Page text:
Bye Bye Blackbird

After months of preparing and longing to get back out on the bike with Tunes, we left from our home in Lambertville this morning at about 9 AM. Our first stop was just a few miles away to say a heartfelt goodbye to my awesome boss and dear friend Anita, who has been beyond kind and helped make this journey possible. Then, just like that, we were touring again! 
It was fitting that the first <20 miles were on the towpath along the Delaware River, riding through the dust and bugs, a path I’ve traversed many times since moving to New Jersey (and one of the selling points to get me to move down here, truth be told). Tunes has history there, too, as that’s where we first used to go riding when she was smaller and rode in a dog-carrying backpack before the Tunes Machine was a reality. There were a lot of people out walking or cycling on this warm Sunday morning, and as we passed people strolling along, it was fun to hear the reactions once they realized Petunia was on board. “Oh my god! See the dog on that bike?” Others laughed, some gasped gleefully, and one person announced that this little dog on this massively packed bike was the cutest sight she’d ever seen. 
Soon enough, I’d passed Frenchtown and started going farther north than I’d been before. River road wasn’t a full two lanes wide, mostly without cars, and bordered by the Delaware on one side and a red rock wall on the other. It wasn’t terribly hilly which was pleasant, and I was making good time without breaking a sweat, although my legs definitely were working. This year, riding totally solo and with some new and borrowed gear additions, I notice how heavy the rig is– much more than the last time around. The night before I departed, I loaded up the Trek and took it for a test run down the block, and nearly fell over from the uneven, unwieldy weight on my front end. The bike was nearly uncontrollable, and so I pedaled the short distance back home and set to work on lightening my load. 
The austerity measures were somewhat grim– I ditched the new travel fishing rod and accessories that I packed when I had hope that I might catch and eat some fresh fish on this year’s ride. Then I abandoned the cook stove and fuel, the pan and the titanium spork. Next went some bike supplies and tools that hopefully won’t be used: spare spokes, brake pads, duplicate Allen keys. The silver emergency blanket, a pair of pants, some parts of the extensive first aid kit, and 2 pounds of dehydrated dog food were next to go. The more I expunged from my panniers, the more foolish I felt for having gone so wrong. And to think that I’d gotten the hang of this last year! Hrumph. All in all, several pounds of items were left behind, and the bike handled much better. But it was still too heavy for me to pick up, and although I’m not ripped, I’m no wilting daisy either. I figured I’d get used to it over time, or just push it up the really steep hills. And probably decide to send some things home later on.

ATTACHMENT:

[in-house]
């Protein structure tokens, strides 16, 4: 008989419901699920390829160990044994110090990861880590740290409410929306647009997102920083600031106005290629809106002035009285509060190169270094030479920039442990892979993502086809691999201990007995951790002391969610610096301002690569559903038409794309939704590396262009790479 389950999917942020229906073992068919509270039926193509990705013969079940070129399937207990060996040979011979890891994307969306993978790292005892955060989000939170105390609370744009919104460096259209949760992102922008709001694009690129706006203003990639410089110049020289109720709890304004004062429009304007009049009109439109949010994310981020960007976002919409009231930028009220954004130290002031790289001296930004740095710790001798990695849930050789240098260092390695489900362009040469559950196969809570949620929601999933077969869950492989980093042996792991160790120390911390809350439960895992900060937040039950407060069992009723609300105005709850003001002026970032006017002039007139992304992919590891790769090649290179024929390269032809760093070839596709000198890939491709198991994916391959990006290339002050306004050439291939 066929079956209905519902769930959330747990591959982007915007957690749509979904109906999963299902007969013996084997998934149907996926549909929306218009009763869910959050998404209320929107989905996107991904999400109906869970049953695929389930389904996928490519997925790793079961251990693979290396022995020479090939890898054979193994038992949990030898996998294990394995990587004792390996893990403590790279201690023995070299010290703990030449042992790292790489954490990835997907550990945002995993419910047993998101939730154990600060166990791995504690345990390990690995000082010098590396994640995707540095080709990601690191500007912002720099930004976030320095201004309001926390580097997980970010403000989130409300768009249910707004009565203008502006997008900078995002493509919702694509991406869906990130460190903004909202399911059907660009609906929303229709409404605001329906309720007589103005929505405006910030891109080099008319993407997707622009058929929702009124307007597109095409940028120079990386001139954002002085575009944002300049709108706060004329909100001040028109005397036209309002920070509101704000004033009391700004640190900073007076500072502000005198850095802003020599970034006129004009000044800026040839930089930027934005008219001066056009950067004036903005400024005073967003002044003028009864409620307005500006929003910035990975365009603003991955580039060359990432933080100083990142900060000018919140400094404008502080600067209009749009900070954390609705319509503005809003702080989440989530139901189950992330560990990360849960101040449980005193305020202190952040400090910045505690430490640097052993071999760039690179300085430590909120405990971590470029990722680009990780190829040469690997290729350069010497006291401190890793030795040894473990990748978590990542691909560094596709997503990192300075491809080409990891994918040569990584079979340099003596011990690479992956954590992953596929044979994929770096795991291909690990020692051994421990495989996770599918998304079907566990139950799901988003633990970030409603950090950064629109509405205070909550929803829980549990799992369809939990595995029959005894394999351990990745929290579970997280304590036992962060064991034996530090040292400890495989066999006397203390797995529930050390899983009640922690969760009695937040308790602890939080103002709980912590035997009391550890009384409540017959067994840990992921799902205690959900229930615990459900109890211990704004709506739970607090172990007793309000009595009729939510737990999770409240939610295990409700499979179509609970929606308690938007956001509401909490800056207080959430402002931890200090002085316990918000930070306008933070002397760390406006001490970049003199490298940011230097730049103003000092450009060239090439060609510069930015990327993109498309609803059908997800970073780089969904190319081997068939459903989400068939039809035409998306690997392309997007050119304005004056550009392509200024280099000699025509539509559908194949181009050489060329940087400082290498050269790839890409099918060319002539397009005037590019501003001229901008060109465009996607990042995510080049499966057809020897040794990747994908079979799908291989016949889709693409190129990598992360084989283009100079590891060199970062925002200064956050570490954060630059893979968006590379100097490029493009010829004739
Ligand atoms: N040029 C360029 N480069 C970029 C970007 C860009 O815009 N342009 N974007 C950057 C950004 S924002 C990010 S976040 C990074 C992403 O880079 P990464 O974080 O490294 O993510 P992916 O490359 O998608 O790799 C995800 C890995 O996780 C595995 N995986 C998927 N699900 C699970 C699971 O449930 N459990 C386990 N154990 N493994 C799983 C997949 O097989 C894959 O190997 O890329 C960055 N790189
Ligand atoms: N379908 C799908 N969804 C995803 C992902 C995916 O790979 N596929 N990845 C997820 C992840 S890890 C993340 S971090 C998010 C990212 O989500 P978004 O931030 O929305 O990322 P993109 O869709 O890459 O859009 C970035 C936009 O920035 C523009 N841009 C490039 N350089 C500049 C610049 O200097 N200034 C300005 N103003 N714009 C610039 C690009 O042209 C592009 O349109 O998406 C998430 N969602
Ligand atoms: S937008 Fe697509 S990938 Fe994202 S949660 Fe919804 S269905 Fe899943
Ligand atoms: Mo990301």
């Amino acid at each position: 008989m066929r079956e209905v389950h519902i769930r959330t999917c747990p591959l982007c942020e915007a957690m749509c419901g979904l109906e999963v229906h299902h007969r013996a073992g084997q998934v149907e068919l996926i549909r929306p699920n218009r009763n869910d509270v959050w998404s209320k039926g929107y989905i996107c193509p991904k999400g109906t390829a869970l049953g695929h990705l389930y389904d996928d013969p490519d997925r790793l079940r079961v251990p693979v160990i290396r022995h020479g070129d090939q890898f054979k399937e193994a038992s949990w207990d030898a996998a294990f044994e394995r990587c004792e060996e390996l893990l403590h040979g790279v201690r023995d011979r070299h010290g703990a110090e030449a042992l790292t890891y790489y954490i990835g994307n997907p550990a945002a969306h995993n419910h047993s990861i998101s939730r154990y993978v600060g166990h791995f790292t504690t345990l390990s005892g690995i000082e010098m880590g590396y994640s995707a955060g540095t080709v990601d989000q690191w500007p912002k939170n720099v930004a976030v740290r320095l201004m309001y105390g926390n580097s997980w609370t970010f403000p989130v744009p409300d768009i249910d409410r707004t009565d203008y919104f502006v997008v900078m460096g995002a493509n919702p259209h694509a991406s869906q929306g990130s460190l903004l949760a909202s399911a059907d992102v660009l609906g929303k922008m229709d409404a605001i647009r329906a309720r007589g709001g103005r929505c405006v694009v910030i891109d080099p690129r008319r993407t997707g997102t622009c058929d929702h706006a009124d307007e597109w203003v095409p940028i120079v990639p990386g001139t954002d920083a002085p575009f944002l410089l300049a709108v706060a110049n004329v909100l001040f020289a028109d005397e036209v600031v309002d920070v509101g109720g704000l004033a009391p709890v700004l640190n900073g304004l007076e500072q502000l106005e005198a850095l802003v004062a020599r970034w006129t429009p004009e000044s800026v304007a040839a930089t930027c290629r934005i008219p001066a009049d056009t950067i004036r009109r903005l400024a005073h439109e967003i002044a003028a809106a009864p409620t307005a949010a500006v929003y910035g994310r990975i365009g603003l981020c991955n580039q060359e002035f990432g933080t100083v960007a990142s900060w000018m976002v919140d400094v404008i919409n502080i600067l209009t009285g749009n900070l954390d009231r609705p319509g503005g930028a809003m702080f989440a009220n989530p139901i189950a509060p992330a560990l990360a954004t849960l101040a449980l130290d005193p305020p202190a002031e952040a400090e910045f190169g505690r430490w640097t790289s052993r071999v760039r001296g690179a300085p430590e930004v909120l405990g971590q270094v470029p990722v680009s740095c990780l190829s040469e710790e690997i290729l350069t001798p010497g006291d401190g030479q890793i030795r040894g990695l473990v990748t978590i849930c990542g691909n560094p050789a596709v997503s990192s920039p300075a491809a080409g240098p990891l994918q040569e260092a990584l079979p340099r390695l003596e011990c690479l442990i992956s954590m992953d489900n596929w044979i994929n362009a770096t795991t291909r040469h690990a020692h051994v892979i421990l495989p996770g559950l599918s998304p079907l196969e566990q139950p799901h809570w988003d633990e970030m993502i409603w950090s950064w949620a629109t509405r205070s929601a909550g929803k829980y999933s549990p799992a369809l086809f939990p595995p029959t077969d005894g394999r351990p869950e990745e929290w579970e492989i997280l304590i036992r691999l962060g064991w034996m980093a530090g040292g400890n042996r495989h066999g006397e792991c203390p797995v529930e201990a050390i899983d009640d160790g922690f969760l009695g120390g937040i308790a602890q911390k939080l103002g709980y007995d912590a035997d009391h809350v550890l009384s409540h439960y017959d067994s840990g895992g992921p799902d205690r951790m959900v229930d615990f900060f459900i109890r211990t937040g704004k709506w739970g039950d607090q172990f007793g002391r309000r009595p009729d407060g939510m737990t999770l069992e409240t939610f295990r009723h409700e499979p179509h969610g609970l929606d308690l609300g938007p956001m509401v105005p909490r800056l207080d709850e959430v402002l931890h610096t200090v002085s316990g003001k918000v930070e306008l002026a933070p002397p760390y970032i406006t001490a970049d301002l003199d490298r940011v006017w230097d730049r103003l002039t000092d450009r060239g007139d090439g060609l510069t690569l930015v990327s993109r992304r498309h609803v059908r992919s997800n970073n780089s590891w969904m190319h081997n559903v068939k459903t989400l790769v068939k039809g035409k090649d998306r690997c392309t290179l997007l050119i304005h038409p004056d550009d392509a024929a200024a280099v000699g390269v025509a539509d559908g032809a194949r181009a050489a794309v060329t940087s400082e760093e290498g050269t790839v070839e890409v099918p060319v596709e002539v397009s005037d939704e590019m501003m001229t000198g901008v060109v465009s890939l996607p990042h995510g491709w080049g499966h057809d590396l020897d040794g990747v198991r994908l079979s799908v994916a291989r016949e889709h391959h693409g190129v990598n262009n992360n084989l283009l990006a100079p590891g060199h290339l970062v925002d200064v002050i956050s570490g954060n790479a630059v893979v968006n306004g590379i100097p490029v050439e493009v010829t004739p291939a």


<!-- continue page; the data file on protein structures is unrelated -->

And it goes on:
In Pittsburgh, NJ, a rather run-down looking city, I made my first stop at a little bodega to refill water and buy Tunes a tiny cup of vanilla ice cream. I hesitated about leaving my bike outside after I saw two printed signs taped to the door that read “You can come in if you are a customer which means you have money to BUY something, otherwise please wait outside,” and perhaps more telling, “We do NOT sell bath salts or spice/K2.” But I leaned the bike up against the window and went in anyway. Once outside, a couple of 7 year olds approached me on small bikes of their own and wisely asked to pet Petunia. I obliged and they asked me about my gear and where I was going. One kid was mesmerized by my front lamp. It was fun chatting with them for a minute and seeing them try to work out how I could ride across the country with a dog just by pedaling. 
The roads became modestly hilly, and one particularly steep section had me hopping off the bike to push, although I realized that it was so heavy, even pushing it was a trial. But overall, it was a beautiful day and a peaceful ride, and many others were out enjoying the holida weekend as well, and I counted about 20 kayaks and quite a few boats on the river.

I stopped at a lovely restaurant that had outdoor seating called Nonpareils and treated myself to a First Day Out dinner in Belvidere when I hit 60 miles. I feasted on an excellent tomato zucchini basil soup and a giant spinach salad while Tunes has treats and bleu cheese. Then we crossed the river into PA, and stopped at a campground in Portland. A simple water hook up camp site was $45, so I cruised around and asked a couple of friendly looking people if I could toss them a few bucks to set up my humble tent behind their mammoth RV, but they seemed nervous about the “very strict” rules of the campground and didn’t want to get in trouble. They were all to happy to share a big serving of grilled chicken, broccoli and yellow rice, so we gratefully accepted, washed up in the bathroom, and beat it before it started to get dark. A few miles away, I found a little clearing off the side of the road, and set up camp not far from a railroad track and a big stack of wooden railroad ties. I shared the chicken and rice with Tunes, then took a makeshift shower with the help of a few water bottles, and retired for the evening. It wasn’t a glamorous location for my first night out, but it was quiet and it was free, and after my first 71 mile day, all I needed was a place to pass out, anyway. 


About TouringTunes

Petunia is an 8-year old Jackapoo (Jack Russell-poodle mix) who has traveled across the United States on the back of her human's bicycle.... twice. She's also cross-country cycled from Busan to Seoul, South Korea. Petunia and her human currently reside in Montana.
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